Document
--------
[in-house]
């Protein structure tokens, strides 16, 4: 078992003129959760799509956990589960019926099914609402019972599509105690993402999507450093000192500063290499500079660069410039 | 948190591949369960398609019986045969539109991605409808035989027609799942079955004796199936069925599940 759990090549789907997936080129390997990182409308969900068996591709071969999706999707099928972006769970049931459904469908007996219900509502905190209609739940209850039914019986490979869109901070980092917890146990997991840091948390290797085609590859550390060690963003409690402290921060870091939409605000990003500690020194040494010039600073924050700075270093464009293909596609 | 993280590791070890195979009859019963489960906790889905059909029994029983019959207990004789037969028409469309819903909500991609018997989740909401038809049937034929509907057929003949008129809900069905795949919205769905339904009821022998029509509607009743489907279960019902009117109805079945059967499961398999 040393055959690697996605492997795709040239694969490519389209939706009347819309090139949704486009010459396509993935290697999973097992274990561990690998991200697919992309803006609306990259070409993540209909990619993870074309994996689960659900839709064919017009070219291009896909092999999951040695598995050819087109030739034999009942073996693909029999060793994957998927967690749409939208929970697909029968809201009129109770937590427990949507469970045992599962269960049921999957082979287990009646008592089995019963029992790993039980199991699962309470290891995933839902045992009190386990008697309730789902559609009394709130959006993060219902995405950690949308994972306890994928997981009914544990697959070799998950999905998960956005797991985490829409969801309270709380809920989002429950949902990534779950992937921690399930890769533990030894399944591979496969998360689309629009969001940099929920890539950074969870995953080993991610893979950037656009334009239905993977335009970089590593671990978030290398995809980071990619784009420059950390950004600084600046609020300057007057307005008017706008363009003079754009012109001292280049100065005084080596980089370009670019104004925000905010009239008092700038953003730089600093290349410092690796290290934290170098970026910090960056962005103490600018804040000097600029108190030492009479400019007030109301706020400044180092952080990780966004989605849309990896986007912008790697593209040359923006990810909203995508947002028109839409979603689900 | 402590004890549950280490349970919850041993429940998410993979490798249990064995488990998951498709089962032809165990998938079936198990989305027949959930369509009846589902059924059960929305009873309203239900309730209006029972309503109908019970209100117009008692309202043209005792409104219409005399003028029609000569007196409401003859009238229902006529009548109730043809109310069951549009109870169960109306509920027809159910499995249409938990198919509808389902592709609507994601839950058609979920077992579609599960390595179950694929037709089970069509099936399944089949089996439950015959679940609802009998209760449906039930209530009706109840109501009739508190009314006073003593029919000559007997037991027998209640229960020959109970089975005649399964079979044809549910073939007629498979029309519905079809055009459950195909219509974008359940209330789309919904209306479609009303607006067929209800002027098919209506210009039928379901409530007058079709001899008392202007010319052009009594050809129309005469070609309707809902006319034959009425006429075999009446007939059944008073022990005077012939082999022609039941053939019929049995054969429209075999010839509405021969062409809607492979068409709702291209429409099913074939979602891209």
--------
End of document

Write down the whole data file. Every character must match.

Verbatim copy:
[in-house]
């Protein structure tokens, strides 16, 4: 078992003129959760799509956990589960019926099914609402019972599509105690993402999507450093000192500063290499500079660069410039 | 948190591949369960398609019986045969539109991605409808035989027609799942079955004796199936069925599940 759990090549789907997936080129390997990182409308969900068996591709071969999706999707099928972006769970049931459904469908007996219900509502905190209609739940209850039914019986490979869109901070980092917890146990997991840091948390290797085609590859550390060690963003409690402290921060870091939409605000990003500690020194040494010039600073924050700075270093464009293909596609 | 993280590791070890195979009859019963489960906790889905059909029994029983019959207990004789037969028409469309819903909500991609018997989740909401038809049937034929509907057929003949008129809900069905795949919205769905339904009821022998029509509607009743489907279960019902009117109805079945059967499961398999 040393055959690697996605492997795709040239694969490519389209939706009347819309090139949704486009010459396509993935290697999973097992274990561990690998991200697919992309803006609306990259070409993540209909990619993870074309994996689960659900839709064919017009070219291009896909092999999951040695598995050819087109030739034999009942073996693909029999060793994957998927967690749409939208929970697909029968809201009129109770937590427990949507469970045992599962269960049921999957082979287990009646008592089995019963029992790993039980199991699962309470290891995933839902045992009190386990008697309730789902559609009394709130959006993060219902995405950690949308994972306890994928997981009914544990697959070799998950999905998960956005797991985490829409969801309270709380809920989002429950949902990534779950992937921690399930890769533990030894399944591979496969998360689309629009969001940099929920890539950074969870995953080993991610893979950037656009334009239905993977335009970089590593671990978030290398995809980071990619784009420059950390950004600084600046609020300057007057307005008017706008363009003079754009012109001292280049100065005084080596980089370009670019104004925000905010009239008092700038953003730089600093290349410092690796290290934290170098970026910090960056962005103490600018804040000097600029108190030492009479400019007030109301706020400044180092952080990780966004989605849309990896986007912008790697593209040359923006990810909203995508947002028109839409979603689900 | 402590004890549950280490349970919850041993429940998410993979490798249990064995488990998951498709089962032809165990998938079936198990989305027949959930369509009846589902059924059960929305009873309203239900309730209006029972309503109908019970209100117009008692309202043209005792409104219409005399003028029609000569007196409401003859009238229902006529009548109730043809109310069951549009109870169960109306509920027809159910499995249409938990198919509808389902592709609507994601839950058609979920077992579609599960390595179950694929037709089970069509099936399944089949089996439950015959679940609802009998209760449906039930209530009706109840109501009739508190009314006073003593029919000559007997037991027998209640229960020959109970089975005649399964079979044809549910073939007629498979029309519905079809055009459950195909219509974008359940209330789309919904209306479609009303607006067929209800002027098919209506210009039928379901409530007058079709001899008392202007010319052009009594050809129309005469070609309707809902006319034959009425006429075999009446007939059944008073022990005077012939082999022609039941053939019929049995054969429209075999010839509405021969062409809607492979068409709702291209429409099913074939979602891209």